Surprising absolutely no one, the Tampa Bay Buccaneers released Albert Haynesworth on Wednesday afternoon. The move saves the Bucs $7.2 million in salary cap money, and as a bonus, Albert Haynesworth is no longer on their roster.
I don't know if Haynesworth will get another shot anywhere else. Defensive tackle is one of those positions where there always seems to be a shortage of bodies, so that works in his favor. But at the same time, it's really hard to imagine an NFL general manager thinking, "You know, I really think Albert Haynesworth can help us."
If this is the end for Haynesworth, he might be remembered as the worst disaster in Washington Redskins free-agent history ‒ no small feat ‒ and also as the guy who finally convinced the Redskins to stop giving stupid amounts of money to aging veterans.
I guess that does count as a contribution to the game of football. It's not the one Albert should've made, though.
It's hard to remember, but once upon a time, Big Al was the most dominant player in the league. With the Titans, he just wrecked offenses from the defensive tackle position. He was a monster against the run, and consistently caved in the pocket against drop-back passers. In 2008, Haynesworth was an All-Pro, Pro Bowler, and the Sporting News Defensive Player of the Year. In 2009, Haynesworth's peers voted him as the league's most dominant defender, ahead of guys like Ray Lewis, James Harrison and Ed Reed.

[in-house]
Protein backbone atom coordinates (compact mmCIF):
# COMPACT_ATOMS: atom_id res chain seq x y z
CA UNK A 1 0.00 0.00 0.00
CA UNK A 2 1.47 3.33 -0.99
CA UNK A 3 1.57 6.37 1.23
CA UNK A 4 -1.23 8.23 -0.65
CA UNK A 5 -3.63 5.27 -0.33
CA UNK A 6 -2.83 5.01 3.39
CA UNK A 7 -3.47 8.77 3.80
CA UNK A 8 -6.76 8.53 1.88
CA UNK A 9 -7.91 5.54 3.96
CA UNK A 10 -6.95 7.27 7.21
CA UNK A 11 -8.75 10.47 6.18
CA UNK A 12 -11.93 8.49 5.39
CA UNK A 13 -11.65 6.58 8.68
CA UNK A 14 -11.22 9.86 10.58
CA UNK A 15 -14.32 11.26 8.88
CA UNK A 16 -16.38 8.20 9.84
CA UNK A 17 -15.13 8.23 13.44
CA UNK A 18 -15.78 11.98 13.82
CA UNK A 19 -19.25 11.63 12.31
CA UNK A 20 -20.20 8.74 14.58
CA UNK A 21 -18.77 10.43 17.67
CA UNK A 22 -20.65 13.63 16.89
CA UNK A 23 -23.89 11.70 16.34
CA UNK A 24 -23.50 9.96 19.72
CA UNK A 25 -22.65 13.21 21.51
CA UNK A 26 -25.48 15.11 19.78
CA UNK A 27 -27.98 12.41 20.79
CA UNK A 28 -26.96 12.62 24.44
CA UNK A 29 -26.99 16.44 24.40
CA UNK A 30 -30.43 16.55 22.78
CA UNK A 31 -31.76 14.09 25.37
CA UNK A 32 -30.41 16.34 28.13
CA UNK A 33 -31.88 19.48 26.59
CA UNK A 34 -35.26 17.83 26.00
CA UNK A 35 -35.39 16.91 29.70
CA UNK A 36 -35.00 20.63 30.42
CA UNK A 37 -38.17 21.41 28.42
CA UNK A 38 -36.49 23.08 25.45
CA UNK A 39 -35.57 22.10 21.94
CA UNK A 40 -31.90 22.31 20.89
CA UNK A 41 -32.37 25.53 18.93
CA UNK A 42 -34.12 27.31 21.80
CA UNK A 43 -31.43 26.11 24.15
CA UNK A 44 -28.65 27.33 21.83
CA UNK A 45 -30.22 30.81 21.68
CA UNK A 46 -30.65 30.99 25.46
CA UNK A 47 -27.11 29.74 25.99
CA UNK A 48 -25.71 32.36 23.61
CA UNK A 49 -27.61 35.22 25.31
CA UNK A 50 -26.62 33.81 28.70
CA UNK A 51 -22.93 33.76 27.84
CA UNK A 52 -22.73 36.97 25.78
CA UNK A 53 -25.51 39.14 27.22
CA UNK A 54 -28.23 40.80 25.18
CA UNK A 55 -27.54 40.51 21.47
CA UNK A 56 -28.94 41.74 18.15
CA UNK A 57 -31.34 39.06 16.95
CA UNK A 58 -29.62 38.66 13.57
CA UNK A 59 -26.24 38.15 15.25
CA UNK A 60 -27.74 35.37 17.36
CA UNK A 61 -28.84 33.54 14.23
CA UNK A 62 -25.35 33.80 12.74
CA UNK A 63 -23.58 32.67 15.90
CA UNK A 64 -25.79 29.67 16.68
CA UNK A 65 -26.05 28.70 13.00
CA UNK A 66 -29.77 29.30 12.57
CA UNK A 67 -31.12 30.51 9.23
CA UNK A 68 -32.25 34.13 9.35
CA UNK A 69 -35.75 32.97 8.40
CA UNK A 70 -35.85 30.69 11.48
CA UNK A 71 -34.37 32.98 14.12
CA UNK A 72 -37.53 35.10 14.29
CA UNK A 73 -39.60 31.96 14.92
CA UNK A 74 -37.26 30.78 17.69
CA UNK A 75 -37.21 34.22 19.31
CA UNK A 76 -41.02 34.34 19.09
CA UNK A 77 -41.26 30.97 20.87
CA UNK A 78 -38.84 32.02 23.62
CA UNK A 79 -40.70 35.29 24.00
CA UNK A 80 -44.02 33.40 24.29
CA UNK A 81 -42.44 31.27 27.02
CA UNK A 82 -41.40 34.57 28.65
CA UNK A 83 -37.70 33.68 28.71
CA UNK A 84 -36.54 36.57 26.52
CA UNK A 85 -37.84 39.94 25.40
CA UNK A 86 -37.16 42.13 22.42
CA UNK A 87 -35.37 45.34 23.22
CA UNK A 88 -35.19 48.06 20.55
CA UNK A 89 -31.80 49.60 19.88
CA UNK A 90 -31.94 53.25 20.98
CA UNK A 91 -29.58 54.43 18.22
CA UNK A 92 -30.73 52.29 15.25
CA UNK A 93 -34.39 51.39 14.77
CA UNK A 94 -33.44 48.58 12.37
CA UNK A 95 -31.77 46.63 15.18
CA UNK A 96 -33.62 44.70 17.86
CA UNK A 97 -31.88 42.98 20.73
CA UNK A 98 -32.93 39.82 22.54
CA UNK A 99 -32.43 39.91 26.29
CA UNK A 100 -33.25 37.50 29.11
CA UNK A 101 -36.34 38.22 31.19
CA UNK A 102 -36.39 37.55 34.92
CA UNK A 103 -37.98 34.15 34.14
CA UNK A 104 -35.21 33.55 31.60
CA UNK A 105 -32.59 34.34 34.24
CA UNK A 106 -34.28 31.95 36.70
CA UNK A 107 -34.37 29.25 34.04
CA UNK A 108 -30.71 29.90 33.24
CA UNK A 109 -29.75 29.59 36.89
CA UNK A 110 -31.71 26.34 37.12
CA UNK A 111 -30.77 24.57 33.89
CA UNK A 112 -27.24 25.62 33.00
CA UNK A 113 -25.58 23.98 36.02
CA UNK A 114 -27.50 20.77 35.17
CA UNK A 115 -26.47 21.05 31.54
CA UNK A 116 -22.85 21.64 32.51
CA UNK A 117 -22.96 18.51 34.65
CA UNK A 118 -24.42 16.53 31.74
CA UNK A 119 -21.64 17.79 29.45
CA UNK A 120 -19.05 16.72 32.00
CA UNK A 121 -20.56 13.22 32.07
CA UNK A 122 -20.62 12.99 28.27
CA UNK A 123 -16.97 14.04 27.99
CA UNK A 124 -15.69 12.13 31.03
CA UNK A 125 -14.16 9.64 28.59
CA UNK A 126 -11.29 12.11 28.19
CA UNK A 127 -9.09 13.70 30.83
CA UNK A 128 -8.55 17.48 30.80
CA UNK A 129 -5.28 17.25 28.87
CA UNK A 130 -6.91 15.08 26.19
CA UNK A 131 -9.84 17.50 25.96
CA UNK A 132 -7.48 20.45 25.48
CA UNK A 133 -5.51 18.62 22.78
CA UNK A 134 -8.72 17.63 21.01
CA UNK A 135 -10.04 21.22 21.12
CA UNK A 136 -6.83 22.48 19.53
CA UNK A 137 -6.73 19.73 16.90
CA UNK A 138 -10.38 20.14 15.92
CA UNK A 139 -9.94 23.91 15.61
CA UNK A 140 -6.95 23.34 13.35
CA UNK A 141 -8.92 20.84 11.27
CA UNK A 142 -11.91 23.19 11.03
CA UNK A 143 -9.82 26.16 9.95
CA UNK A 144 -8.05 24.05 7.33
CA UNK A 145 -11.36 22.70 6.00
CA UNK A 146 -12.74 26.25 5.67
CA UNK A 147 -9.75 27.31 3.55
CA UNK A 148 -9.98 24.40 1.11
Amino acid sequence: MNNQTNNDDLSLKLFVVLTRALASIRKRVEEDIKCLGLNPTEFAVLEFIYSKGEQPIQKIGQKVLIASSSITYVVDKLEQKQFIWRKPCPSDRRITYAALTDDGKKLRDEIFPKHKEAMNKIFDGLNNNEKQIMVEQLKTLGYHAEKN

Then he signed as a free agent with the Redskins, and things took a turn. He didn't want to play in their defensive scheme, he was accused of being lazy, he missed practices, and about a million other things. He and head coach Mike Shanahan did everything short of wrap their fists in double-sided tape, roll them through broken glass and fight to the death.
Before the 2011 season, the Redskins traded Haynesworth to the New England Patriots in exchange for a used chinstrap autographed by Laurence Maroney. If anyone could get Albert turned back around, it would've been Bill Belichick, the malcontent whisperer, but that wasn't happening, either. The Pats cut him in early November.
The Bucs signed him to provide depth after a load of injuries on their defensive line. He played and managed to not implode the entire team (by that point, the Bucs had done that pretty well on their own), and that was it.
Big Al. Once on a path headed toward the Hall of Fame … now remembered largely as this.